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Shutdown negotiations finally begin

"Shutdown negotiations finally begin" Continued...

“There are some big differences that we have on how we get our country back on track, how we control spending, and get the economy moving,” said Scalise, also appearing on CNBC.

Earlier Thursday, Sen. Ted Cruz, the Texas Republican and one of the key architects behind the strategy to tie the government’s budget to stopping Obamacare, gave his blessing to the House’s strategy to approve a temporary extension of the government’s borrowing authority.

“My understanding is this is being driven by House conservatives who are quite reasonably saying, ‘Listen, let’s focus on Obamacare, on winning the fight on Obamacare,” said Cruz in a radio interview on KFYO in Lubbock, Texas, “and let’s push the debt ceiling a little further down the road so that it doesn’t distract us from the fight we are in the middle of right now.”

While the House pushed its compromise, Reid offered legislation to raise the debt limit by $1.1 trillion—high enough to push the next debt ceiling standoff until after the 2014 elections. With the debt now close to $17 trillion—nearly double what it was in 2007—Senate Republicans balked at Reid’s no-strings-attached bill.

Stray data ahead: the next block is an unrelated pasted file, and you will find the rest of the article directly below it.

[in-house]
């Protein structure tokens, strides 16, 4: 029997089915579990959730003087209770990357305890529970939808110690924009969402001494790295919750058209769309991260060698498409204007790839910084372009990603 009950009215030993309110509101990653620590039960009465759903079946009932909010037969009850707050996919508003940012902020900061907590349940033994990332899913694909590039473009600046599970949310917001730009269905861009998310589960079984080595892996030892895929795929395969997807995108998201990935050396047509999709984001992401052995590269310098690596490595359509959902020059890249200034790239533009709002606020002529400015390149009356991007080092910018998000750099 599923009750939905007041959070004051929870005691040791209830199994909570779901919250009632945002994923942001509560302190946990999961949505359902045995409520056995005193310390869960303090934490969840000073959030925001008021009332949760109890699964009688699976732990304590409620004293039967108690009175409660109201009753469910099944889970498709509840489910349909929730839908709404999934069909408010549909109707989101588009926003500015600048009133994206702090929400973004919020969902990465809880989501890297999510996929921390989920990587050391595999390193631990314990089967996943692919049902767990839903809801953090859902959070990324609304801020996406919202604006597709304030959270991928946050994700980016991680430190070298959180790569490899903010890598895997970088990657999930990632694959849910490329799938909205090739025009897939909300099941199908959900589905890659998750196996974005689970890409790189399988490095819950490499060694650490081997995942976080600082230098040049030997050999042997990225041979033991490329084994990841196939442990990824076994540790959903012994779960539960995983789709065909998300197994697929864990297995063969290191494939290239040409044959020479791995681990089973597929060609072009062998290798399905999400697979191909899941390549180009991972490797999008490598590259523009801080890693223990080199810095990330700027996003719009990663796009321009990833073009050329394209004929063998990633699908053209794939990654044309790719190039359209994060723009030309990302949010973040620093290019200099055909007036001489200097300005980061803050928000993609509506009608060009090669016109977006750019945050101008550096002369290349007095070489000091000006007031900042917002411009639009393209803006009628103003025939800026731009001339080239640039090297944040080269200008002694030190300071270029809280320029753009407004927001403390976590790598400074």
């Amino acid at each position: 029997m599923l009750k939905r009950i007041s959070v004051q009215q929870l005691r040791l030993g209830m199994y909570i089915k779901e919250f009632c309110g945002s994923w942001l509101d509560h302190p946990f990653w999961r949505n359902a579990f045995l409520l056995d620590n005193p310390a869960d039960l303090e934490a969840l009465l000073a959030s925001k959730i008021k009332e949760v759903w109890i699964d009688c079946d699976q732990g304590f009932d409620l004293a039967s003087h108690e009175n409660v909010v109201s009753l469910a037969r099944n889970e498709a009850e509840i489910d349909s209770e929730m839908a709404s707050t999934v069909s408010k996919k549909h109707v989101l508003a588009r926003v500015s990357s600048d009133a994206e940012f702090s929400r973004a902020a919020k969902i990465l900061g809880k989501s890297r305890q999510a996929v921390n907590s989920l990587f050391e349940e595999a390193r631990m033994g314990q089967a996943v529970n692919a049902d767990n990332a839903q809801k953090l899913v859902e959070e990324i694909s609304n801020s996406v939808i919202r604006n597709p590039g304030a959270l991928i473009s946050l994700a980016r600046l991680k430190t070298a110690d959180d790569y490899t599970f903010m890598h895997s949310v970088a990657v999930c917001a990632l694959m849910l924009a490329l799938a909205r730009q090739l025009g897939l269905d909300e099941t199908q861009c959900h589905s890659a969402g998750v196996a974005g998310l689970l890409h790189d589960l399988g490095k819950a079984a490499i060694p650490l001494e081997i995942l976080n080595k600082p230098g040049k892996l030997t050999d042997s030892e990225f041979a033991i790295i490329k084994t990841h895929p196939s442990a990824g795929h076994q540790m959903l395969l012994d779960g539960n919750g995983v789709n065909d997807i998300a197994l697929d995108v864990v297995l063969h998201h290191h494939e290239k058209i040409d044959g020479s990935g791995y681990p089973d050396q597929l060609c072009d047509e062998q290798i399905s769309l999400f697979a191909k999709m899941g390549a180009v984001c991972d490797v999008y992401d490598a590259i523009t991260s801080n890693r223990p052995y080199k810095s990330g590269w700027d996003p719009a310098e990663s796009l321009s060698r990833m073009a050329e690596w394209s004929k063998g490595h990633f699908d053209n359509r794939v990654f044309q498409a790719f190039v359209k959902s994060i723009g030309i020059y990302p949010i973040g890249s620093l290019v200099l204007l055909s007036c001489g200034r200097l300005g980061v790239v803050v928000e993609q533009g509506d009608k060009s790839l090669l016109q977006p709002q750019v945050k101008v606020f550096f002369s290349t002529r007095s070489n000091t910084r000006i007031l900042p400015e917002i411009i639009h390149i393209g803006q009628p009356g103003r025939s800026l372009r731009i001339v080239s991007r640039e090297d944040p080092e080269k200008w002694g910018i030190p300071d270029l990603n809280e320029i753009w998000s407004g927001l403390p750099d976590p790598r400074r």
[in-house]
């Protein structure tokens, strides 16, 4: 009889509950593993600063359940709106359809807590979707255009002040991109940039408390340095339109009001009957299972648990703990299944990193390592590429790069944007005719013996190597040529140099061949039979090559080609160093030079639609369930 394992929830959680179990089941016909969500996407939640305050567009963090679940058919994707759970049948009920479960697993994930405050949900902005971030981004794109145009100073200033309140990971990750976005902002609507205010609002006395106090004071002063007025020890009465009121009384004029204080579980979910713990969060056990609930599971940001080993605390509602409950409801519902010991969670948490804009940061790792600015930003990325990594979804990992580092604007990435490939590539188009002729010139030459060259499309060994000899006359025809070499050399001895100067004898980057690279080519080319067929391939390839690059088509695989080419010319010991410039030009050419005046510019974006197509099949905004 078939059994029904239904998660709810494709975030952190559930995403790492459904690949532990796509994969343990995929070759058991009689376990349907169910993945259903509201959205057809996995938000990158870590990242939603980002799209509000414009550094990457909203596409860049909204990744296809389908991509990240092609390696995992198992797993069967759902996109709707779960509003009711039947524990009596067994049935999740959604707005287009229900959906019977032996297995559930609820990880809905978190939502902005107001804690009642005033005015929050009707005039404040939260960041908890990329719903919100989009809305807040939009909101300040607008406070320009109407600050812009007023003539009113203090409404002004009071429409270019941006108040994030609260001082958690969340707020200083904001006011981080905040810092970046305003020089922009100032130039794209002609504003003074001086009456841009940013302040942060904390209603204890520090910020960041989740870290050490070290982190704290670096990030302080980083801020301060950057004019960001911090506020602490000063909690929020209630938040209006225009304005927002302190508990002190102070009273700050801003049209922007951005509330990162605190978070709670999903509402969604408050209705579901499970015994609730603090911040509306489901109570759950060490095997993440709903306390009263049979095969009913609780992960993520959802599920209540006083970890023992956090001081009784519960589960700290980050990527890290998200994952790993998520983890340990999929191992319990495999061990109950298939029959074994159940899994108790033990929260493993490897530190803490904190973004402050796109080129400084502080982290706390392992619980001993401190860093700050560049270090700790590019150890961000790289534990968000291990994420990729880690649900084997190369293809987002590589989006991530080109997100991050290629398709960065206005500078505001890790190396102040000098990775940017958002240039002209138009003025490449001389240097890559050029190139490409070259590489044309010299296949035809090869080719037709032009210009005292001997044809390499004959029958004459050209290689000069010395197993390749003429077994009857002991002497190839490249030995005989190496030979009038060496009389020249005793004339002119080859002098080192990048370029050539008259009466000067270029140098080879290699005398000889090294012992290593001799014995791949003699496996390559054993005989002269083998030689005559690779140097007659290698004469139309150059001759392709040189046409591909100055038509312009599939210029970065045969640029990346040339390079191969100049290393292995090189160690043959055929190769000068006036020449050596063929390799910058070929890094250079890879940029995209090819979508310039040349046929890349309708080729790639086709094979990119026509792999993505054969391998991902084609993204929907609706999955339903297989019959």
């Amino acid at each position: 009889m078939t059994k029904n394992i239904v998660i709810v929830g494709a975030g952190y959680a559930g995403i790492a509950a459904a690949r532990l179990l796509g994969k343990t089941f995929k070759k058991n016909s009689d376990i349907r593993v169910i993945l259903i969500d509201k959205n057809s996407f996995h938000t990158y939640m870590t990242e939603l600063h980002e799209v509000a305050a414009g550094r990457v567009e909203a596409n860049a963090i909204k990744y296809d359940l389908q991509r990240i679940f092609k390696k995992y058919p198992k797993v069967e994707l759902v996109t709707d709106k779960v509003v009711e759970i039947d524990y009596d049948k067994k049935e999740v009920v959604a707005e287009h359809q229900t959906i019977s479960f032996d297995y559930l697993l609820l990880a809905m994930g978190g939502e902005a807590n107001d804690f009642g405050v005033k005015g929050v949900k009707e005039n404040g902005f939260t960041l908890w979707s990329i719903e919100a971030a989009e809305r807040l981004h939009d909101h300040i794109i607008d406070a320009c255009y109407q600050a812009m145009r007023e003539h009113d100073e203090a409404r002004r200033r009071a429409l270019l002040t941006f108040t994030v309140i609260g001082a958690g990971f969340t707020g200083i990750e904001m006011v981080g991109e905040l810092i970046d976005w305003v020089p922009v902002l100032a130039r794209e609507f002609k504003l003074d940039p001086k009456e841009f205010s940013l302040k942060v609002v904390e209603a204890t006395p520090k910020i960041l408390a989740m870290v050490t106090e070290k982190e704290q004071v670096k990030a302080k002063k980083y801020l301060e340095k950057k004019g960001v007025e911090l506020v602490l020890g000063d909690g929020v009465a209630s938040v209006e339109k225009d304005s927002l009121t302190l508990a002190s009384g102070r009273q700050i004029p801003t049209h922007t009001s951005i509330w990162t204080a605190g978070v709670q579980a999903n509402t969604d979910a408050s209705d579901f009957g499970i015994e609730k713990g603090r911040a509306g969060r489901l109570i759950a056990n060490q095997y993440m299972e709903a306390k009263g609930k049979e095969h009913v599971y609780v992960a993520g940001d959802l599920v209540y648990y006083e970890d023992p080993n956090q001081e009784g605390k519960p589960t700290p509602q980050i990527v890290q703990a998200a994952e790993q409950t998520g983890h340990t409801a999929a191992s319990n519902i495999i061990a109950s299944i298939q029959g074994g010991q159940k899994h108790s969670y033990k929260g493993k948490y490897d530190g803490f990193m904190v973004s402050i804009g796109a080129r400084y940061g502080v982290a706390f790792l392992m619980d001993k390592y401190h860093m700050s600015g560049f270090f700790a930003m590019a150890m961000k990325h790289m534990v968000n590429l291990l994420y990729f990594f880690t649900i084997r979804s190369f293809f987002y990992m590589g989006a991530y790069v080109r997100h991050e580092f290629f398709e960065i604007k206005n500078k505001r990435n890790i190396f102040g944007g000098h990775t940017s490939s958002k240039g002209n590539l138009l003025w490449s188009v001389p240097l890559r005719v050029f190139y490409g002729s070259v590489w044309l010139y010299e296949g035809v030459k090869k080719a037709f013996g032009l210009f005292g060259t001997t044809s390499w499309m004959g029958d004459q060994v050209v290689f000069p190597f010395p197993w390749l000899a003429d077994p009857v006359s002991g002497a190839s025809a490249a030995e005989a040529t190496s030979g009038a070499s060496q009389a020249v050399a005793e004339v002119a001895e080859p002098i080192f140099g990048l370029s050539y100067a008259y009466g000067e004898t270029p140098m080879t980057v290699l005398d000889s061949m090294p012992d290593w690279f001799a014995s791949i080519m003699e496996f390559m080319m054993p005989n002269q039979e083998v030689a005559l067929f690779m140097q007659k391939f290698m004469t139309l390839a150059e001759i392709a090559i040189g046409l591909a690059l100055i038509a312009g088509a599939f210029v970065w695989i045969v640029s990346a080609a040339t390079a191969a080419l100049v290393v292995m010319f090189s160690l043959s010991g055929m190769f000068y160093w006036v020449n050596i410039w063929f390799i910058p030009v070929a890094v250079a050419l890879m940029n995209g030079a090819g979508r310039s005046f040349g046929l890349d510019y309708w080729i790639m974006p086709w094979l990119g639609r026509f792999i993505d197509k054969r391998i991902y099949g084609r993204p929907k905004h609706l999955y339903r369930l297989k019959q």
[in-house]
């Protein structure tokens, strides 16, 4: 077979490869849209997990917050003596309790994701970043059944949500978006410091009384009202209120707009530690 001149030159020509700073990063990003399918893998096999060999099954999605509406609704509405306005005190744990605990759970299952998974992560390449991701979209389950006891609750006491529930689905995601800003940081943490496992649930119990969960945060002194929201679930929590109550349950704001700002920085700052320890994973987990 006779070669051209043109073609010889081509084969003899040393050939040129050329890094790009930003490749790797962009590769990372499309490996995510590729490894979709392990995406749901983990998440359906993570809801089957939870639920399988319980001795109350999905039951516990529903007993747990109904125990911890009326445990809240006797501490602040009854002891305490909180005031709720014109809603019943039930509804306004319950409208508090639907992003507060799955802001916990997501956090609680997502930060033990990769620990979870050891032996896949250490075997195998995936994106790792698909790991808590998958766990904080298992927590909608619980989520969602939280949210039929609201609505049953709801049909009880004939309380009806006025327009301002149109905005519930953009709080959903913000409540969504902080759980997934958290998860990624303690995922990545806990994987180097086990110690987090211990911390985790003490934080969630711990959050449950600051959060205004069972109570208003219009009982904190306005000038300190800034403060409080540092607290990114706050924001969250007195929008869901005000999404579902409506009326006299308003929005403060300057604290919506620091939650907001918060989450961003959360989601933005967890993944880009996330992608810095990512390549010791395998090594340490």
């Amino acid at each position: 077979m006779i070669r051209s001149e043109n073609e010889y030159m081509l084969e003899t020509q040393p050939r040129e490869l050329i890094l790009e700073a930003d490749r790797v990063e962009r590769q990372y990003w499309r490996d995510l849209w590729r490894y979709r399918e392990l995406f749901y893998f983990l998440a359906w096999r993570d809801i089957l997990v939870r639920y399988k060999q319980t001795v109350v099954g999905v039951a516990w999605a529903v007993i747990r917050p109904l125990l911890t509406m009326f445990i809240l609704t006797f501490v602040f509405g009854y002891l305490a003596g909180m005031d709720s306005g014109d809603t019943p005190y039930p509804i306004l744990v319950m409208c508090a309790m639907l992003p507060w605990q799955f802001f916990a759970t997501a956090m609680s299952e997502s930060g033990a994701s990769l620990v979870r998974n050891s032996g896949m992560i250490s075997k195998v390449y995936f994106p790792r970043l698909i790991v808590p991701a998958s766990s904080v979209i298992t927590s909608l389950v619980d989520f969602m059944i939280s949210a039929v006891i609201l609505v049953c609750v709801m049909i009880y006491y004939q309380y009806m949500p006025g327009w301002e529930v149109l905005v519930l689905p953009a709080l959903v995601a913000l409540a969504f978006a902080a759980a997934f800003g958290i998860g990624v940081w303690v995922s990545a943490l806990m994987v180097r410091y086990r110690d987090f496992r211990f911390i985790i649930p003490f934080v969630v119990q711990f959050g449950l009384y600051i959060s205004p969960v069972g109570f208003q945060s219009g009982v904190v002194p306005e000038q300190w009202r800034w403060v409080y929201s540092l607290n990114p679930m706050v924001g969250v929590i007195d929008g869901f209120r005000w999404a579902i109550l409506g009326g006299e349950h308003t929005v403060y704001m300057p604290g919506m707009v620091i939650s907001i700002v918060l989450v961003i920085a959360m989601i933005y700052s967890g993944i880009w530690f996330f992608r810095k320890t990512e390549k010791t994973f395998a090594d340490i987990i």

“That’s the majority leader’s plan: just keep raising the credit card limit, and let someone else deal with it later on,” said Senate Republican Leader Mitch McConnell. “The American people can be persuaded to raise the debt ceiling, but they’re not in any mood to simply hand over a blank check. They’re looking for sensible reforms, too.”

Meanwhile, Obama on Thursday night signed into law a bill to restore funding for the $100,000 payments given to families of deceased soldiers. After the Pentagon denied the benefit to families, citing the government shutdown, the bill passed with overwhelming support in both the House and Senate. Twenty-nine service members have died on active duty since the shutdown began.

“They should have never been put through this indignity,” Sen. John Boozman, R-Ark., tweeted after the vote.

Edward Lee Pitts
Edward Lee Pitts

Lee teaches journalism at Dordt College in Sioux Center, Iowa, and is the associate dean of the World Journalism Institute.


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